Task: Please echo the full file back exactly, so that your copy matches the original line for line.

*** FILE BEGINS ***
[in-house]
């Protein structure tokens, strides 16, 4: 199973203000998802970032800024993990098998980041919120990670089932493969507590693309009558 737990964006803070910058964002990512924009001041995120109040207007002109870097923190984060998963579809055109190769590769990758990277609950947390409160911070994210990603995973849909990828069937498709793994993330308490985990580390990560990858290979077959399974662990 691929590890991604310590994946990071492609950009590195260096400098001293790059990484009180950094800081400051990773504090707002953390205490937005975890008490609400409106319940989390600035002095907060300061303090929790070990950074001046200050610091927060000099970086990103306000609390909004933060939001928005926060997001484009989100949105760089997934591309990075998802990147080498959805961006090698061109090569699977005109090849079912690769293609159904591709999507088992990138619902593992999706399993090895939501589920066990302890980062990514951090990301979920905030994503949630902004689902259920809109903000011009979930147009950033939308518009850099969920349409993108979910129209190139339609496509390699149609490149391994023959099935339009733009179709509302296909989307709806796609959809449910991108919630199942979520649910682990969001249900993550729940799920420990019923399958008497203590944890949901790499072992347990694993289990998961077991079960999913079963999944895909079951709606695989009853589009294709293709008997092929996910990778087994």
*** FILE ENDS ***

[in-house]
């Protein structure tokens, strides 16, 4: 199973203000998802970032800024993990098998980041919120990670089932493969507590693309009558 737990964006803070910058964002990512924009001041995120109040207007002109870097923190984060998963579809055109190769590769990758990277609950947390409160911070994210990603995973849909990828069937498709793994993330308490985990580390990560990858290979077959399974662990 691929590890991604310590994946990071492609950009590195260096400098001293790059990484009180950094800081400051990773504090707002953390205490937005975890008490609400409106319940989390600035002095907060300061303090929790070990950074001046200050610091927060000099970086990103306000609390909004933060939001928005926060997001484009989100949105760089997934591309990075998802990147080498959805961006090698061109090569699977005109090849079912690769293609159904591709999507088992990138619902593992999706399993090895939501589920066990302890980062990514951090990301979920905030994503949630902004689902259920809109903000011009979930147009950033939308518009850099969920349409993108979910129209190139339609496509390699149609490149391994023959099935339009733009179709509302296909989307709806796609959809449910991108919630199942979520649910682990969001249900993550729940799920420990019923399958008497203590944890949901790499072992347990694993289990998961077991079960999913079963999944895909079951709606695989009853589009294709293709008997092929996910990778087994």